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dc.contributor.advisorBruggeman, Seth C.
dc.creatorManzullo-Thomas, Devin
dc.date.accessioned2020-10-27T15:14:23Z
dc.date.available2020-10-27T15:14:23Z
dc.date.issued2012
dc.identifier.other864885548
dc.identifier.urihttp://hdl.handle.net/20.500.12613/1829
dc.description.abstractThis essay examines the ways in which one Protestant faith community has, over the course of the last six decades, deployed history as a means to form identity and shape practical theologies for daily living, in response to a particular transformation of its culture. Beginning in the middle decades of the twentieth century, the Brethren in Christ Church transformed from a small, separatist religious society into a growing mainstream evangelical denomination. Central to this transformation was the church's increasing investment in the larger American evangelical movement. Since the 1970s, church members have hotly debated their denomination's "evangelical turn." While some see it as an inspiring story that captures the church's missionary essence, others see it as a tale of acculturation to "worldly" society. This contestation, however, rests on a misunderstanding of the denomination's "post-turn" history. By re-narrating the church's "evangelical turn" and leveraging that narrative into a collaborative, web-based interpretive exhibit, I seek to empower the Brethren in Christ community to better understand its history. Ultimately, I conclude that throughout the last sixty years and into the present, members of the church have used and continue to use history to understand both who they are and how they should live--conclusions with significant implications for the practice of public history among faith communities.
dc.format.extent109 pages
dc.language.isoeng
dc.publisherTemple University. Libraries
dc.relation.ispartofTheses and Dissertations
dc.rightsIN COPYRIGHT- This Rights Statement can be used for an Item that is in copyright. Using this statement implies that the organization making this Item available has determined that the Item is in copyright and either is the rights-holder, has obtained permission from the rights-holder(s) to make their Work(s) available, or makes the Item available under an exception or limitation to copyright (including Fair Use) that entitles it to make the Item available.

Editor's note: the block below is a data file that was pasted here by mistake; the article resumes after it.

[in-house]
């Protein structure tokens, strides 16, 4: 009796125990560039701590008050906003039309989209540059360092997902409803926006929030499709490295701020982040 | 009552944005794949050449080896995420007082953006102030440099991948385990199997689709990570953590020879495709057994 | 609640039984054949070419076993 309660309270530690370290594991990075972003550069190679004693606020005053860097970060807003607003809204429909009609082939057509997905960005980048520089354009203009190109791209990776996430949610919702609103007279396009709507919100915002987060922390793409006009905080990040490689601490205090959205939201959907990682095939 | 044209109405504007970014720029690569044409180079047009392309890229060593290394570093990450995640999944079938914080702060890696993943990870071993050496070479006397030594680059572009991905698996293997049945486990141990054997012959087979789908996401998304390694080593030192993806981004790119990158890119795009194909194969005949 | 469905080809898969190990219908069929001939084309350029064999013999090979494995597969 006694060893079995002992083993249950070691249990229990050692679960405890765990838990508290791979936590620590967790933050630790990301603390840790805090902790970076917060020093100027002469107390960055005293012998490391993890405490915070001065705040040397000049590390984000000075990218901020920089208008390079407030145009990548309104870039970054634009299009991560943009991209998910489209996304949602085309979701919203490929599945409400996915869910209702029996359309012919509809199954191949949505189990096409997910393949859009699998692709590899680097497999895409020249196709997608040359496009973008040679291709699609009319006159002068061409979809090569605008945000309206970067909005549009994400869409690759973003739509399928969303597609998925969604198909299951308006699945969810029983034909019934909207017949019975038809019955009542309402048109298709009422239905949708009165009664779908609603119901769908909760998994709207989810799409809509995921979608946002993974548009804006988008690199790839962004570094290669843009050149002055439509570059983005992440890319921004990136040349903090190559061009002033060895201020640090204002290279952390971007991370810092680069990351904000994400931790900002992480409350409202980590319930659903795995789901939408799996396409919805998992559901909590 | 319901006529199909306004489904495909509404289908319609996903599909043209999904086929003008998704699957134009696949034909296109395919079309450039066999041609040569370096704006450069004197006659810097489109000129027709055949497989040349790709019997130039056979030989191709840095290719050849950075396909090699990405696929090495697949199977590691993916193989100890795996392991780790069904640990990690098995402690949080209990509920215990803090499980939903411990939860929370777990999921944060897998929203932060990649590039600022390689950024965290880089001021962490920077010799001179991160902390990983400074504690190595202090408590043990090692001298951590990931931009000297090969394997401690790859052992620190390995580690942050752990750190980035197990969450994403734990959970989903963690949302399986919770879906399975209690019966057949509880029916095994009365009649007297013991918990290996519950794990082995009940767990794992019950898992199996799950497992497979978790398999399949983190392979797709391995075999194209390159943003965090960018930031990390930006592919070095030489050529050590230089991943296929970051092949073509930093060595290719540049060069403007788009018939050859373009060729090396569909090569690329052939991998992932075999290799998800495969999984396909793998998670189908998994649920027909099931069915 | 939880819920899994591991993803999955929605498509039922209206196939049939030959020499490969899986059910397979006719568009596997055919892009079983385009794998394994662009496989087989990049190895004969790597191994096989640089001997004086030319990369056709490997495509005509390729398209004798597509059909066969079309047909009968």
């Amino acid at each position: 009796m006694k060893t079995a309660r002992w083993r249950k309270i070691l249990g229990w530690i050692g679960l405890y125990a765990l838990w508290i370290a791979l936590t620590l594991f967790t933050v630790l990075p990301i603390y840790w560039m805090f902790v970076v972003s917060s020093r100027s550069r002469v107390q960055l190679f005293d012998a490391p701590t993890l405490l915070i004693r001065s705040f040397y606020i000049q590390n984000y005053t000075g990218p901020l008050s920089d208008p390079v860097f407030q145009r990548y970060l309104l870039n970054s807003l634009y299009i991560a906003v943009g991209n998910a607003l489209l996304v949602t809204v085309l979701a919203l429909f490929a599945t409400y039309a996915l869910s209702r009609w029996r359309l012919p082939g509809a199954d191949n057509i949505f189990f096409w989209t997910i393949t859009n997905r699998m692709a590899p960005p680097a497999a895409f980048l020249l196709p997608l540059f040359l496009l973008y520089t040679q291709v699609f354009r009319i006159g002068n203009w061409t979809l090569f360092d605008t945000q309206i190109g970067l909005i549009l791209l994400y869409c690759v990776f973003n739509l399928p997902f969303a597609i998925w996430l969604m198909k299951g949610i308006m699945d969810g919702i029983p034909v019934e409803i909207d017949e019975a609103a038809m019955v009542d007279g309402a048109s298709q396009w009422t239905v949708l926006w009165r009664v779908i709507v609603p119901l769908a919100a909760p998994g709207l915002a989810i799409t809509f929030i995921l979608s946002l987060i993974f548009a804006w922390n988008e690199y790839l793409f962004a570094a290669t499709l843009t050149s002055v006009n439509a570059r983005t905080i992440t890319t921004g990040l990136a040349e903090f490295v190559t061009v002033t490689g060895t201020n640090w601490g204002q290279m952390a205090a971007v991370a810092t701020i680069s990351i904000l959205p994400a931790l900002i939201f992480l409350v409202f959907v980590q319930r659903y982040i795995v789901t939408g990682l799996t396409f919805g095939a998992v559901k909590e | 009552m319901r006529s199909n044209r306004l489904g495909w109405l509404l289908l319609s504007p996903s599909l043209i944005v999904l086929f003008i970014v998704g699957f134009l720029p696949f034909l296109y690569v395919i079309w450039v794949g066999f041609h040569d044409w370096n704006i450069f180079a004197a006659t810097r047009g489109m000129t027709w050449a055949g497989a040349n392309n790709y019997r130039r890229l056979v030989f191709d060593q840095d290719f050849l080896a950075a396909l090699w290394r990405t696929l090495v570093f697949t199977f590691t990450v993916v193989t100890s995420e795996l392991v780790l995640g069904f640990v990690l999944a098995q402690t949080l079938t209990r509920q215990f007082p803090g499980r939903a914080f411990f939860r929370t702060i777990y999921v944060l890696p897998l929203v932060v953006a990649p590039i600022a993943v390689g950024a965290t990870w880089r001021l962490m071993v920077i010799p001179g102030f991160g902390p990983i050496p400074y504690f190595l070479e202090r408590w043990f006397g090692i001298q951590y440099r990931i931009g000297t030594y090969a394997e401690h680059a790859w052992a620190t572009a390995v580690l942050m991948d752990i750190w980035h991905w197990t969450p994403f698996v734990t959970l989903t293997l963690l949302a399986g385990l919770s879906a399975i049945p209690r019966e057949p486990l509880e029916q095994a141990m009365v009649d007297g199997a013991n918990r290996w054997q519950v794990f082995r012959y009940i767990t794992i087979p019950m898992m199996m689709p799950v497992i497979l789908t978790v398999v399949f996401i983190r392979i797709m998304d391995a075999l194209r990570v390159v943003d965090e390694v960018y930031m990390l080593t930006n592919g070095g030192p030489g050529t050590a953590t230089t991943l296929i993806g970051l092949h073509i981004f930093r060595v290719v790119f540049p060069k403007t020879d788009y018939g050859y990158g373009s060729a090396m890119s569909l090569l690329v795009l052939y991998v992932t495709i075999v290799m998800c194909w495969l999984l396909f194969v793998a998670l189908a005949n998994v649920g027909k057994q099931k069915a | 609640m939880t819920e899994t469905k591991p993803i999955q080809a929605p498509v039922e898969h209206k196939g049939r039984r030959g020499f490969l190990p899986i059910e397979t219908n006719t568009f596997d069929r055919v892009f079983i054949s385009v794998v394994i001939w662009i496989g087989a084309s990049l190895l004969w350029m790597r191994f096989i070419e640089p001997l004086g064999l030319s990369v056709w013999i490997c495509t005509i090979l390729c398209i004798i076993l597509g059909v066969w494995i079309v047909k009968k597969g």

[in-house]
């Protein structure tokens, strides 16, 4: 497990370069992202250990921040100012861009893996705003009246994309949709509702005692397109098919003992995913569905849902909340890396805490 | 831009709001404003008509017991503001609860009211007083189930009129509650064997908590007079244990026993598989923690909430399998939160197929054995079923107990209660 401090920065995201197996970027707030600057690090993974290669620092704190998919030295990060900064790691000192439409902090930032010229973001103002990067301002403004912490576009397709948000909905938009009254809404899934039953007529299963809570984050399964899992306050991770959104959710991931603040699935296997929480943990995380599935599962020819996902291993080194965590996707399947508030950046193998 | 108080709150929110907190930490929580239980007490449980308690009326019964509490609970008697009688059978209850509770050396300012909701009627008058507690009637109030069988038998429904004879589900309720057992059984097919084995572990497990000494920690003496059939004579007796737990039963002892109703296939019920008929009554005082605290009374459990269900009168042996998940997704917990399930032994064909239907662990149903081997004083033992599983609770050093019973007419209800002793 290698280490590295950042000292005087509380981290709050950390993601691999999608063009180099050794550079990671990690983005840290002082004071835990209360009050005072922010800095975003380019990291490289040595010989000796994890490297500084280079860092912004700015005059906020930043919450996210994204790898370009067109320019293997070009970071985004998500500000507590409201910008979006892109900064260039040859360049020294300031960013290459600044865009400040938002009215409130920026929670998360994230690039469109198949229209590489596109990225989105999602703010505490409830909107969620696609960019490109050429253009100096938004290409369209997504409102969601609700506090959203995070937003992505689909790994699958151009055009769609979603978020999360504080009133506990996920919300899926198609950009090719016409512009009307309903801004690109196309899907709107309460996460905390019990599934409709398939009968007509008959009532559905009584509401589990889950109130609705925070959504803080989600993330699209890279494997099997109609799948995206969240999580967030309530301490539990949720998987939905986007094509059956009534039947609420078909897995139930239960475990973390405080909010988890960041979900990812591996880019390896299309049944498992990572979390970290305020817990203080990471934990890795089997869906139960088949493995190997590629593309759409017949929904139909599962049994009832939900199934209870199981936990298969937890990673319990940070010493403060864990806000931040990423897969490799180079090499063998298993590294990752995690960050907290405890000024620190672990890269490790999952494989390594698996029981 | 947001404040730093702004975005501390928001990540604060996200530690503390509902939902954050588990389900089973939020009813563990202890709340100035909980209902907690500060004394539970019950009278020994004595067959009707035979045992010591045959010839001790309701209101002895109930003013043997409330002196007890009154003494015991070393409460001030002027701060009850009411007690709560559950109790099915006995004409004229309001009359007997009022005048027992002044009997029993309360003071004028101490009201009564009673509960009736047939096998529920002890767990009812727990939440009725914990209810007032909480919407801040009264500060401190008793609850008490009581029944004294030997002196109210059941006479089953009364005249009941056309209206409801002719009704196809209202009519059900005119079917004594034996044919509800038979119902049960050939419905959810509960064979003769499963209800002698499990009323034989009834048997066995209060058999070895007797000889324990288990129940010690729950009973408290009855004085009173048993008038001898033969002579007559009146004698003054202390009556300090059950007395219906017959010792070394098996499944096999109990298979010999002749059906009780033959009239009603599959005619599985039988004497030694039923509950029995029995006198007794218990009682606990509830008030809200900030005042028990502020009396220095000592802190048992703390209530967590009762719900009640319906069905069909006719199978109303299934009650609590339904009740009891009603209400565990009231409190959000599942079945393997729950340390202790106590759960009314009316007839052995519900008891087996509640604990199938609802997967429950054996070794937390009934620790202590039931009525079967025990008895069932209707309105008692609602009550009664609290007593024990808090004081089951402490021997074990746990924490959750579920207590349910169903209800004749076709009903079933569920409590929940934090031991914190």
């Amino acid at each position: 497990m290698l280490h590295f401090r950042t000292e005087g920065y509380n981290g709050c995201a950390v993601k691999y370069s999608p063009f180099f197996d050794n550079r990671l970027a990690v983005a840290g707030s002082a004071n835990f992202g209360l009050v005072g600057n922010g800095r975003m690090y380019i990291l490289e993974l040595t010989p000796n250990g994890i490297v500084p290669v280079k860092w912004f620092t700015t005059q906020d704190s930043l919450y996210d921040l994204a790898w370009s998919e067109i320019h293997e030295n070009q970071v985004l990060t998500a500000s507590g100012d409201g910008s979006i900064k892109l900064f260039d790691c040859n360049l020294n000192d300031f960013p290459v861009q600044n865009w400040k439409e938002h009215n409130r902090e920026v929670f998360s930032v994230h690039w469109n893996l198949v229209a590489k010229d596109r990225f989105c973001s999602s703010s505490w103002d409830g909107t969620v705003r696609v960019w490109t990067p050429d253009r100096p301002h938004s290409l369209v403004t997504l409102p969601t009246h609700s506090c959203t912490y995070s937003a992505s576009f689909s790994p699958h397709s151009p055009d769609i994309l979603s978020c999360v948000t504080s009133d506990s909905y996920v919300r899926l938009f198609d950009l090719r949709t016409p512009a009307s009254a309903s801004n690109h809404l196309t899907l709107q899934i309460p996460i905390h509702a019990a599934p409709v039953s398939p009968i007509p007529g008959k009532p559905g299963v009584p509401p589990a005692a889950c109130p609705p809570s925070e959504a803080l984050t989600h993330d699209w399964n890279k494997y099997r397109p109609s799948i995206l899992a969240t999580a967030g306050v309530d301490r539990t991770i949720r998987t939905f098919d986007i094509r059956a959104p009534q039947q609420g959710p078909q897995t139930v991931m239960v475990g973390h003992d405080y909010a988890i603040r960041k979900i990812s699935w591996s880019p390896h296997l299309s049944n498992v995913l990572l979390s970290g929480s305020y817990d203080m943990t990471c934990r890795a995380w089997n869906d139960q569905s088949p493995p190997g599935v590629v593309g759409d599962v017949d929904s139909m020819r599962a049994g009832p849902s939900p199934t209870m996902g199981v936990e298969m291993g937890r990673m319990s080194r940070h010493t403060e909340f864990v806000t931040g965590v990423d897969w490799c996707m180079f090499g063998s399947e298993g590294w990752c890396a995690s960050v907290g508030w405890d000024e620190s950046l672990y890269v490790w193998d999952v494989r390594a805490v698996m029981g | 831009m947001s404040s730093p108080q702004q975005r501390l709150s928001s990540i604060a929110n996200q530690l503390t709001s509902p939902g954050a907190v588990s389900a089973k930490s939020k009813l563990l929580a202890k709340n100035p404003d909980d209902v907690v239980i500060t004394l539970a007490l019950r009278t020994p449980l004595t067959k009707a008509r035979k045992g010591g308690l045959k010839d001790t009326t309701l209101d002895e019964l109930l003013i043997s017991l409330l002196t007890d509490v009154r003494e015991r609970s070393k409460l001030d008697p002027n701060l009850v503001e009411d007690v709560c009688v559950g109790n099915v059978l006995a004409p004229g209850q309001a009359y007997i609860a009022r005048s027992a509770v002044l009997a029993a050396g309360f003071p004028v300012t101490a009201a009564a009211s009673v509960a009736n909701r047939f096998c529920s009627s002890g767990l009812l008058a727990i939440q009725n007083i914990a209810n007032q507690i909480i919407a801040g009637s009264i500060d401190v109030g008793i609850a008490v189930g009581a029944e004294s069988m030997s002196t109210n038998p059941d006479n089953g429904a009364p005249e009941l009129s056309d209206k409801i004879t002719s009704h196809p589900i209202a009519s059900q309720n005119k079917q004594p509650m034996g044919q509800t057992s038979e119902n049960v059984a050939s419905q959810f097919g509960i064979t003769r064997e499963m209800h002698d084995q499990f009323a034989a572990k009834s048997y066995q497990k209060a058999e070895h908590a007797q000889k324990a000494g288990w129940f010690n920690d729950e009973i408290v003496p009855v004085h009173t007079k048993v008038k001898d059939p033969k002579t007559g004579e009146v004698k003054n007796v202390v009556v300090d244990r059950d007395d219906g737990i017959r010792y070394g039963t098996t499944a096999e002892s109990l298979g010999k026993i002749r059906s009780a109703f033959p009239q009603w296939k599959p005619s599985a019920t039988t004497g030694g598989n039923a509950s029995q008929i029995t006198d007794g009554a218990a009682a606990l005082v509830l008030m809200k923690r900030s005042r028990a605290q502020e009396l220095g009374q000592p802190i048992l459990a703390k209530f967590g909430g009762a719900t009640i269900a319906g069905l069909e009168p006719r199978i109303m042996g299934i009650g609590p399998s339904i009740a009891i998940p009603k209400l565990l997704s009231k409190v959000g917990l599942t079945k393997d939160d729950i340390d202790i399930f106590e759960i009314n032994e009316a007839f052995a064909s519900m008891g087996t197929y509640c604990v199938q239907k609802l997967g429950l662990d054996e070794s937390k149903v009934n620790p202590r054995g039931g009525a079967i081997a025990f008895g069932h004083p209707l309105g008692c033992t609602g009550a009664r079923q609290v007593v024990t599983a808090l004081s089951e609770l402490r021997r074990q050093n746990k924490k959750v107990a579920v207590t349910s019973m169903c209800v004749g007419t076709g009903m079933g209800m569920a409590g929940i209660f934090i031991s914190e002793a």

dc.rights.urihttp://rightsstatements.org/vocab/InC/1.0/
dc.subjectHistory
dc.subjectAmerican History
dc.subjectReligious History
dc.subjectBrethren in Christ Church
dc.subjectIdentity
dc.subjectPublic History
dc.subjectTheology
dc.titleBorn-Again Brethren: History as Identity and Theology in the Cultural Transformation of a "Plain People"
dc.typeText
dc.type.genreThesis/Dissertation
dc.contributor.committeememberWatt, David Harrington
dc.contributor.committeememberBensman, Beth
dc.description.departmentHistory
dc.relation.doihttp://dx.doi.org/10.34944/dspace/1811
dc.ada.noteFor Americans with Disabilities Act (ADA) accommodation, including help with reading this content, please contact scholarshare@temple.edu
dc.description.degreeM.A.
refterms.dateFOA2020-10-27T15:14:23Z


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